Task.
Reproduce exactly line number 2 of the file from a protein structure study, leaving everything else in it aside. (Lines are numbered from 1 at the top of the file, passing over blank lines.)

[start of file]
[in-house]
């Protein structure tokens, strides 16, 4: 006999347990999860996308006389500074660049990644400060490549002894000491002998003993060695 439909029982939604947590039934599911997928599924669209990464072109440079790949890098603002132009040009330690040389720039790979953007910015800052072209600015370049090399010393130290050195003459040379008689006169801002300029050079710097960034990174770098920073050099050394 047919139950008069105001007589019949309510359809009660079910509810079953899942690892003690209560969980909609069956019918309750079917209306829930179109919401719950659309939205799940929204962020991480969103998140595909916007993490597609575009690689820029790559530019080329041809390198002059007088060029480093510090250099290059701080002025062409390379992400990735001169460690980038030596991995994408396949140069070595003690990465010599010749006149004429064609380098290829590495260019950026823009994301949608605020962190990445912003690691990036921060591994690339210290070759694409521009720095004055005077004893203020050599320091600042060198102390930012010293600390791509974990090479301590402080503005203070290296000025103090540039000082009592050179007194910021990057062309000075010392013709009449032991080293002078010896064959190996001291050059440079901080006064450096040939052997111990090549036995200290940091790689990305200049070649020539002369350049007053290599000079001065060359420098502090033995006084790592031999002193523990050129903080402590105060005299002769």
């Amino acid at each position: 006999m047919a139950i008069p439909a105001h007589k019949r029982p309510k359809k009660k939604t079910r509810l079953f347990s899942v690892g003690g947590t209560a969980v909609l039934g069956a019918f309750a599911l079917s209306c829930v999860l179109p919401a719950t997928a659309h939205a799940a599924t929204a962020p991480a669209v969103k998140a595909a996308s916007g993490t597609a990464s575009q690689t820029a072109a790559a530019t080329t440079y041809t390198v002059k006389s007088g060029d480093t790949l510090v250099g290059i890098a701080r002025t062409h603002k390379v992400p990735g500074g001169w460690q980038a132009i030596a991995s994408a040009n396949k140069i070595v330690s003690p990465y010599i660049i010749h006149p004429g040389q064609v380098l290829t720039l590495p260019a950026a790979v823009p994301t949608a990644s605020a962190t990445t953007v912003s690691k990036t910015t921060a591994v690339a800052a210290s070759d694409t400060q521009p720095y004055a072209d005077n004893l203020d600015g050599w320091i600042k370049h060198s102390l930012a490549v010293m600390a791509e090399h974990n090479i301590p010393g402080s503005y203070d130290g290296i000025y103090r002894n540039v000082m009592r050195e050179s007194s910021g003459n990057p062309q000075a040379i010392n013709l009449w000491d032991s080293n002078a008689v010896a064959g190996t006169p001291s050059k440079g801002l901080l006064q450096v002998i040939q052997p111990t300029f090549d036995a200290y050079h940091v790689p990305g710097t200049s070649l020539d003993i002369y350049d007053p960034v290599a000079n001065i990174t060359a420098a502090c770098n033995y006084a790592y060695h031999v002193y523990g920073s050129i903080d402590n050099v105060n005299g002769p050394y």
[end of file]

């Protein structure tokens, strides 16, 4: 006999347990999860996308006389500074660049990644400060490549002894000491002998003993060695 439909029982939604947590039934599911997928599924669209990464072109440079790949890098603002132009040009330690040389720039790979953007910015800052072209600015370049090399010393130290050195003459040379008689006169801002300029050079710097960034990174770098920073050099050394 047919139950008069105001007589019949309510359809009660079910509810079953899942690892003690209560969980909609069956019918309750079917209306829930179109919401719950659309939205799940929204962020991480969103998140595909916007993490597609575009690689820029790559530019080329041809390198002059007088060029480093510090250099290059701080002025062409390379992400990735001169460690980038030596991995994408396949140069070595003690990465010599010749006149004429064609380098290829590495260019950026823009994301949608605020962190990445912003690691990036921060591994690339210290070759694409521009720095004055005077004893203020050599320091600042060198102390930012010293600390791509974990090479301590402080503005203070290296000025103090540039000082009592050179007194910021990057062309000075010392013709009449032991080293002078010896064959190996001291050059440079901080006064450096040939052997111990090549036995200290940091790689990305200049070649020539002369350049007053290599000079001065060359420098502090033995006084790592031999002193523990050129903080402590105060005299002769």